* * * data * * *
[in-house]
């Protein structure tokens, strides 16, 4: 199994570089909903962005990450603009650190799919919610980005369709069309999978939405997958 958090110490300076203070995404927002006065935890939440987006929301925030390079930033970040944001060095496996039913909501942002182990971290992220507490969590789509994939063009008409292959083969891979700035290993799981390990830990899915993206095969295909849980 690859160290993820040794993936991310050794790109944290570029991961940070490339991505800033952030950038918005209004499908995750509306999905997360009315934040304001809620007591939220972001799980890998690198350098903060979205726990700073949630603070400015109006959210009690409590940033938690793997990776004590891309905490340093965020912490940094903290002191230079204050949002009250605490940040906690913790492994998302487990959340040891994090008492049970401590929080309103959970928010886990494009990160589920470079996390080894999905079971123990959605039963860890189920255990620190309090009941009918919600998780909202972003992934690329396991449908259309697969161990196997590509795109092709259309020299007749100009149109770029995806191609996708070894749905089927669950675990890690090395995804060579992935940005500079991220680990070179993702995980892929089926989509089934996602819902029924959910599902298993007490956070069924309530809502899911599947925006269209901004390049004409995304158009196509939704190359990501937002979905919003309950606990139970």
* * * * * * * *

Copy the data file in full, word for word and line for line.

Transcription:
[in-house]
């Protein structure tokens, strides 16, 4: 199994570089909903962005990450603009650190799919919610980005369709069309999978939405997958 958090110490300076203070995404927002006065935890939440987006929301925030390079930033970040944001060095496996039913909501942002182990971290992220507490969590789509994939063009008409292959083969891979700035290993799981390990830990899915993206095969295909849980 690859160290993820040794993936991310050794790109944290570029991961940070490339991505800033952030950038918005209004499908995750509306999905997360009315934040304001809620007591939220972001799980890998690198350098903060979205726990700073949630603070400015109006959210009690409590940033938690793997990776004590891309905490340093965020912490940094903290002191230079204050949002009250605490940040906690913790492994998302487990959340040891994090008492049970401590929080309103959970928010886990494009990160589920470079996390080894999905079971123990959605039963860890189920255990620190309090009941009918919600998780909202972003992934690329396991449908259309697969161990196997590509795109092709259309020299007749100009149109770029995806191609996708070894749905089927669950675990890690090395995804060579992935940005500079991220680990070179993702995980892929089926989509089934996602819902029924959910599902298993007490956070069924309530809502899911599947925006269209901004390049004409995304158009196509939704190359990501937002979905919003309950606990139970």